Display Settings:

Format

Send to:

Choose Destination

Results: 4

1.

Sarcoidosis

Sarcoidosis is a disease that leads to inflammation, usually in your lungs, skin, or lymph nodes. It starts as tiny, grain-like lumps, called granulomas. Sarcoidosis can affect any organ in your body. . No one is sure what causes sarcoidosis. It affects men and women of all ages and races. It occurs mostly in people ages 20 to 50, African Americans, especially women, and people of Northern European origin. Many people have no symptoms. If you have symptoms, they may include: -Cough. -Shortness of breath. -Weight loss. -Night sweats. -Fatigue. Tests to diagnose sarcoidosis include chest x-rays, lung function tests, and a biopsy. Not everyone who has the disease needs treatment. If you do, prednisone, a type of steroid, is the main treatment. NIH: National Heart, Lung, and Blood Institute.  [from MedlinePlus]

MedGen UID:
48554
Concept ID:
C0036202
Disease or Syndrome
2.

Tetanus

Tetanus is a serious illness caused by Clostridium bacteria. The bacteria live in soil, saliva, dust, and manure. The bacteria can enter the body through a deep cut, like those you might get from stepping on a nail, or through a burn. The infection causes painful tightening of the muscles, usually all over the body. It can lead to locking of the jaw. This makes it impossible to open your mouth or swallow. Tetanus is a medical emergency. You need to get treatment in a hospital. A vaccine can prevent tetanus. It is given as a part of routine childhood immunization. Adults should get a tetanus shot, or booster, every 10 years. If you get a bad cut or burn, see your doctor - you may need a booster. Immediate and proper wound care can prevent tetanus infection.  [from MedlinePlus]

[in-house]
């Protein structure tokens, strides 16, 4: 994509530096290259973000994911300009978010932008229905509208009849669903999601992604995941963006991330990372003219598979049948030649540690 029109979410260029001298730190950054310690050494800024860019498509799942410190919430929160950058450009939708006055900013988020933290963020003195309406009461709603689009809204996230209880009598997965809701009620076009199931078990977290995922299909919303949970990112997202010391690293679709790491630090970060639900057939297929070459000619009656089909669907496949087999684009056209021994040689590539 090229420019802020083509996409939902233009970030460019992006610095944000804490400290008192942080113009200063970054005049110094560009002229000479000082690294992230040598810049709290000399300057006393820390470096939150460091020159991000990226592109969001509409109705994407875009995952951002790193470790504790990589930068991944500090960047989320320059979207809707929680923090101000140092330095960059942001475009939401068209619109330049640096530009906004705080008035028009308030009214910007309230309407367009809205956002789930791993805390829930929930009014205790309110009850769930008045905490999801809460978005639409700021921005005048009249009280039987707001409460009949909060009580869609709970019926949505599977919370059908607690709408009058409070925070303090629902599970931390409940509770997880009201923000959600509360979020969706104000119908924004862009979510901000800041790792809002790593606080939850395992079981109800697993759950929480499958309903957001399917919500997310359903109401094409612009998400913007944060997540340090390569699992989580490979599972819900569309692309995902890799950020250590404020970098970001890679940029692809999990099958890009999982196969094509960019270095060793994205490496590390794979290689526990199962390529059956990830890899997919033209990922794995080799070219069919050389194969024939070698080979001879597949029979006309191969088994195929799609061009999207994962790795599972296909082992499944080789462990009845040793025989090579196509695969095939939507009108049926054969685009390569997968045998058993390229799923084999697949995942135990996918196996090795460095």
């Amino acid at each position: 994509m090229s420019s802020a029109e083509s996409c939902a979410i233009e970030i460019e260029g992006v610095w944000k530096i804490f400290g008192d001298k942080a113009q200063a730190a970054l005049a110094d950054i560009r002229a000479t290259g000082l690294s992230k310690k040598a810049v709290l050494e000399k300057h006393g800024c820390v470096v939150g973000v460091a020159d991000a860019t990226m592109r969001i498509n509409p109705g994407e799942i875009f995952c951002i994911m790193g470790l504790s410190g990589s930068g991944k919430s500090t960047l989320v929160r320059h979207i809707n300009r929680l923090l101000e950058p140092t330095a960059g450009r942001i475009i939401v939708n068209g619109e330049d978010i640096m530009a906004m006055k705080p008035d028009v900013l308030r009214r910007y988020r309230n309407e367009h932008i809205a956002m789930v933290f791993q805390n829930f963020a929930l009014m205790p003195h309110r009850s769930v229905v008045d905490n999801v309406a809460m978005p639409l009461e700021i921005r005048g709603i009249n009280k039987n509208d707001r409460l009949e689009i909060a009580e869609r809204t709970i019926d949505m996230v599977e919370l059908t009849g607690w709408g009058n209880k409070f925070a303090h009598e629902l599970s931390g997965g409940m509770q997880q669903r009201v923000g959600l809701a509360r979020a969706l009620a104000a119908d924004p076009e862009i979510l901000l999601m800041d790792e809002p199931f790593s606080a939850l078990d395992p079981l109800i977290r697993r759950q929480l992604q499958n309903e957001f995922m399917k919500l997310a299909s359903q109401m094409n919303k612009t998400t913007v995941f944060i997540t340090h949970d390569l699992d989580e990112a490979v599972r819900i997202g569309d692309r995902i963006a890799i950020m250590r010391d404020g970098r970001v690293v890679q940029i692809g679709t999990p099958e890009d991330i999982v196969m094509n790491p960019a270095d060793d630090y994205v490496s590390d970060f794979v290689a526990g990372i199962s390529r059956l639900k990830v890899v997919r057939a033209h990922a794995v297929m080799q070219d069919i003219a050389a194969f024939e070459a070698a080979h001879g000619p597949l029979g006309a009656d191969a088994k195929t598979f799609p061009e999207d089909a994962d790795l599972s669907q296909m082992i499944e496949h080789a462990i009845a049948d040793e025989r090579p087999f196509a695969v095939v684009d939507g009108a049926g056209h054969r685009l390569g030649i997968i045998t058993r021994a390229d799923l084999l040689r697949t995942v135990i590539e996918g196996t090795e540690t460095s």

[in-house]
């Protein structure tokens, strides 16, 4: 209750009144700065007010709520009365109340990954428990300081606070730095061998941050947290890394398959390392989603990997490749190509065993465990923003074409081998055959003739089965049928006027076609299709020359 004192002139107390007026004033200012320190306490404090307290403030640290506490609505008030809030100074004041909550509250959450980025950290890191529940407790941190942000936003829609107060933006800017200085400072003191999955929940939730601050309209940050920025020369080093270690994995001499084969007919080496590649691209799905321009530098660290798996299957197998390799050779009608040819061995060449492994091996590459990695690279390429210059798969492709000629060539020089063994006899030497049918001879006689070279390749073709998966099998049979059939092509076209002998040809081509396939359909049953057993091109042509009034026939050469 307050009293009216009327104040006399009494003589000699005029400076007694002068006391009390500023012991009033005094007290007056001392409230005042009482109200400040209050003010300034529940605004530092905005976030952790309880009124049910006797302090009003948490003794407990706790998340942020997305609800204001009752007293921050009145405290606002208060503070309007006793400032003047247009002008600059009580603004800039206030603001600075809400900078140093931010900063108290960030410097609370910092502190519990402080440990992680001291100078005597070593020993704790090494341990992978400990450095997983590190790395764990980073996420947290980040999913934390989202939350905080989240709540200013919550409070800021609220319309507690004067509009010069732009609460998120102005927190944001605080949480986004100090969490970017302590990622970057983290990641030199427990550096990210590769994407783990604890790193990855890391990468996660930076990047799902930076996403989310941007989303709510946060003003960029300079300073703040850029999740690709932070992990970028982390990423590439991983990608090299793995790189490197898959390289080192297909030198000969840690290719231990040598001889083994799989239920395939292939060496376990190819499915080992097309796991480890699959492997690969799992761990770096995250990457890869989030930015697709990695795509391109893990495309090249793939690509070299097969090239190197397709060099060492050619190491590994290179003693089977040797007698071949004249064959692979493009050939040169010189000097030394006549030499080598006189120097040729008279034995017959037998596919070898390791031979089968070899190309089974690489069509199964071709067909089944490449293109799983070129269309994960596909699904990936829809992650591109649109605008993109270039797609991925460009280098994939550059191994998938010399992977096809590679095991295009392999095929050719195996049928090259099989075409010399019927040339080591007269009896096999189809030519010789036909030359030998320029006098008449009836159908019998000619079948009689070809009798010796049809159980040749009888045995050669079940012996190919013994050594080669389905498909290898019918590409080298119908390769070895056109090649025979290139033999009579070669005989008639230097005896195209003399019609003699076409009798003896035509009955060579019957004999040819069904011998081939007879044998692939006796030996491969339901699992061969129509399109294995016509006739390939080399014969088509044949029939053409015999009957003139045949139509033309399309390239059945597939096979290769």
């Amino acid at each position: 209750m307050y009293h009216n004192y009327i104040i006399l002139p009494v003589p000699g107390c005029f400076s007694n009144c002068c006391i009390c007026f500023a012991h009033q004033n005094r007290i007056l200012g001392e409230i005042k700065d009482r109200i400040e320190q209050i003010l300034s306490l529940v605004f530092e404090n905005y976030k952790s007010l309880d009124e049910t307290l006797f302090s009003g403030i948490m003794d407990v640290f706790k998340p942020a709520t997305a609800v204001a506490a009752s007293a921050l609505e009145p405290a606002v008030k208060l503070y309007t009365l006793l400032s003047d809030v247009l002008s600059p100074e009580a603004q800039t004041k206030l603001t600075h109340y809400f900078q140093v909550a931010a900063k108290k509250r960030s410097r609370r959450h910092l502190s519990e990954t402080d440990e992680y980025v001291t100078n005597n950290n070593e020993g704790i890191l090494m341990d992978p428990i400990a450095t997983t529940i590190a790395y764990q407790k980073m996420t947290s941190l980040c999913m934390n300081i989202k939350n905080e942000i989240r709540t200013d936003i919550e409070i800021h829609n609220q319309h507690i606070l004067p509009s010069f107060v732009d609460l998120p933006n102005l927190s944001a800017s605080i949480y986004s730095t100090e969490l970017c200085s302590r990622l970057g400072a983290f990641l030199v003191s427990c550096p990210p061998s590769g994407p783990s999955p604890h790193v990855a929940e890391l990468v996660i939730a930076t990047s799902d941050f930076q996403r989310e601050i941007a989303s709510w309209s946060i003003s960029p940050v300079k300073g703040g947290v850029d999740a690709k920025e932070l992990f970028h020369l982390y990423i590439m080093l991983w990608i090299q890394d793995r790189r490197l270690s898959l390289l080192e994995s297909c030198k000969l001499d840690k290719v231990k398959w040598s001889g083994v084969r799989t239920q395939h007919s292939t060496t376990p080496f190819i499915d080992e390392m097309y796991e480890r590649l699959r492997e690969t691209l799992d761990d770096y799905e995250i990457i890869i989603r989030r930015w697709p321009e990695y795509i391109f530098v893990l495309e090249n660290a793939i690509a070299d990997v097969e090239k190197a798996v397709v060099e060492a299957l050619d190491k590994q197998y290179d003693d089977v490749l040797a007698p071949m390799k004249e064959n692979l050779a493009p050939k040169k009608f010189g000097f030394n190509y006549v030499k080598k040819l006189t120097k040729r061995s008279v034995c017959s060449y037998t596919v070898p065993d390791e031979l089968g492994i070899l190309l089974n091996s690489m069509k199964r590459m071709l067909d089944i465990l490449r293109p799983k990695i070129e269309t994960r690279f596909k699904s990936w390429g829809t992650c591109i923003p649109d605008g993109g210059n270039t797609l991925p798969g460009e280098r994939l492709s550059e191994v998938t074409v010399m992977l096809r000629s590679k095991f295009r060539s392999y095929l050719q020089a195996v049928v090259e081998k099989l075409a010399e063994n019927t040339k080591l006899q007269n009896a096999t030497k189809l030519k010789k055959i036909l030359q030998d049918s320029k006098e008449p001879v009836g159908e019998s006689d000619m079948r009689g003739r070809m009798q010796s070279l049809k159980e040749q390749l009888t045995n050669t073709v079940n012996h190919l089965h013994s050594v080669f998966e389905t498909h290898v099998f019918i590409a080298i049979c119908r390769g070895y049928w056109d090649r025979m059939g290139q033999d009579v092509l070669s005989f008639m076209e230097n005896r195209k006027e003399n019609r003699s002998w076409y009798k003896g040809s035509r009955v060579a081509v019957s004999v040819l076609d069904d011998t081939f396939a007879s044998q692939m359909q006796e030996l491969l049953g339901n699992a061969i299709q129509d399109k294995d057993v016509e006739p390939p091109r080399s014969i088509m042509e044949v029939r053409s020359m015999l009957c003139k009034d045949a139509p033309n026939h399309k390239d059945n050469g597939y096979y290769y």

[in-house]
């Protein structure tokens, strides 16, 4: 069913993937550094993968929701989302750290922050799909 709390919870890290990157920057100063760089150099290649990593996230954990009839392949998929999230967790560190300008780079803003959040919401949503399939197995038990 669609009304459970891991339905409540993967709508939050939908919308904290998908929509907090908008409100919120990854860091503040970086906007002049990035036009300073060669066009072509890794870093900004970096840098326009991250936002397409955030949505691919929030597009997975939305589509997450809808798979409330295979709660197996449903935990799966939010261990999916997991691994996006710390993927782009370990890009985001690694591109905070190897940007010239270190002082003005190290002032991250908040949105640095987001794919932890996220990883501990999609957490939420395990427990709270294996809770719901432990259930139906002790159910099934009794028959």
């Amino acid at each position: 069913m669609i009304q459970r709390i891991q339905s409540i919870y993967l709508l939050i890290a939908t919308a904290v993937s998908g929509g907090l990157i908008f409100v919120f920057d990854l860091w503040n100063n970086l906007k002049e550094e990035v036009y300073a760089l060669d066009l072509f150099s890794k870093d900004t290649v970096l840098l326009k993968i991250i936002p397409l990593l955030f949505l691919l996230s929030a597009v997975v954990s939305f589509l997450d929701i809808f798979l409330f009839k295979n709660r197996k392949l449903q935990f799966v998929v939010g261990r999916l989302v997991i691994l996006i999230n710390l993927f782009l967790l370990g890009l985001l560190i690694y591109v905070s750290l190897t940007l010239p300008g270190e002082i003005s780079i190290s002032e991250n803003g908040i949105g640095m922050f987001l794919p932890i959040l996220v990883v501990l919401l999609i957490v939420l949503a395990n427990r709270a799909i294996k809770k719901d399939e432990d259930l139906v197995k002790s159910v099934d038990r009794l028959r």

MedGen UID:
21489
Concept ID:
C0039614
Disease or Syndrome
3.

Sarcoidosis 1

Sarcoidosis is a granulomatous disorder associated with an accumulation of CD4+ T cells and a Th1 immune response. In childhood, 2 distinct types of sarcoidosis have been described (Shetty and Gedalia, 1998). Usually the disease is detected in older children by chest radiography, and the clinical manifestations are characterized by a classic triad of lung, lymph node, and eye involvement, similar to those in adults. In contrast, early-onset sarcoidosis (EOS; 609464), which usually appears in those younger than 4 years of age, is rare and has a distinct triad of skin, joint, and eye disorders, without apparent pulmonary involvement. Compared with an asymptomatic and sometimes naturally disappearing course of the disease in older children, EOS is progressive and in many cases causes severe complications, such as blindness, joint destruction, and visceral involvement. [from OMIM]

MedGen UID:
426944
Concept ID:
CN034668
Disease or Syndrome
4.

SARCOIDOSIS, SUSCEPTIBILITY TO, 1 (finding)

MedGen UID:
394568
Concept ID:
C2697310
Finding

Display Settings:

Format

Send to:

Choose Destination

Supplemental Content

Find related data

Recent activity

Your browsing activity is empty.

Activity recording is turned off.

Turn recording back on

See more...